Sociological Theory, (38) 1: 16-35. https://doi.org/10.1177/0735275120902170
This article builds the argument that Bourdieu’s dispositional theory of practice can help integrate the sociological tradition with three prominent strands of behavioral economics: bounded rationality, prospect theory, and time inconsistency. I make the case that the habitus provides an alternative framework to show how social and mental structure constitute one another, where cognitive tendencies toward irrationality can be either curtailed or amplified based on one’s position in the economic field and a person’s corresponding set of dispositions, ranging from more rational doxic dispositions to irrational allodoxic tendencies. Bridging economic sociology and behavioral economics, this work also bears on issues of persistent financial inequality reproduced through self-defeating patterns of economic behavior inculcated into individuals who occupy dominated positions in the social structure. Bourdieu’s thought, and in particular his conception of field+habitus, can usefully be applied to the empirical findings of behavioral economics to understand deviations from rational action as not only cognitive but also socially structured.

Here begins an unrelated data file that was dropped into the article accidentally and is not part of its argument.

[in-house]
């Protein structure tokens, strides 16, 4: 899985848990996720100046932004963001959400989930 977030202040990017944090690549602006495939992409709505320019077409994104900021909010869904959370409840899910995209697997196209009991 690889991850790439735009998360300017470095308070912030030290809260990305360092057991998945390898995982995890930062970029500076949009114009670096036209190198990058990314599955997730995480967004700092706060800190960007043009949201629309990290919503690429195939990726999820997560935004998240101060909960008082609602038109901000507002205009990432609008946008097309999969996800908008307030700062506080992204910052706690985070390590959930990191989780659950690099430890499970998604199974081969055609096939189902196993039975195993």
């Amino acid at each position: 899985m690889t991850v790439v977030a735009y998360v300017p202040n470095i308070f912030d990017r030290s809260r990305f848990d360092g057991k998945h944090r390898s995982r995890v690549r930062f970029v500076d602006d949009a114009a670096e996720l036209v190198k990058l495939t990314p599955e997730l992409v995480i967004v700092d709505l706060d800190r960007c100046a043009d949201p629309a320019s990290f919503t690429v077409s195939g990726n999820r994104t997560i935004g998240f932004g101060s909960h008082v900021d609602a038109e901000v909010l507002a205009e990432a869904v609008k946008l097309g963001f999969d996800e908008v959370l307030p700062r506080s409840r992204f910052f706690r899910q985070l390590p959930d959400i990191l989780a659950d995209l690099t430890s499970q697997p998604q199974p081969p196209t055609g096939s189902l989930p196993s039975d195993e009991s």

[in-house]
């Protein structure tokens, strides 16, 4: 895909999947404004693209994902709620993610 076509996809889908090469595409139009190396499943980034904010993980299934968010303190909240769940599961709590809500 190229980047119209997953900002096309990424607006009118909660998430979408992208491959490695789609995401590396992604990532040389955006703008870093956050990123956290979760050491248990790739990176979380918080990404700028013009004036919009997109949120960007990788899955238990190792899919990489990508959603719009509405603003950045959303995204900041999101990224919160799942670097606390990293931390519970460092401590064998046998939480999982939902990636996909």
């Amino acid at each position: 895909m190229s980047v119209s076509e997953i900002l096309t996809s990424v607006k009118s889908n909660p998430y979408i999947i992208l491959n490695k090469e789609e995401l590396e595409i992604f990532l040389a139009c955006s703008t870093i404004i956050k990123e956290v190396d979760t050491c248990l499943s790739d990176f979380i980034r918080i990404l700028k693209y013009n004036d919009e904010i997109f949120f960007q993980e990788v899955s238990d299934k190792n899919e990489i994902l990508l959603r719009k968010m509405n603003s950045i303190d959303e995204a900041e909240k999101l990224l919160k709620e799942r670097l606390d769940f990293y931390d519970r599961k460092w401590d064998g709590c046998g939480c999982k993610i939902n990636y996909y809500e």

Keywords: Bourdieu, behavioral economics, habitus, rationality, economic sociology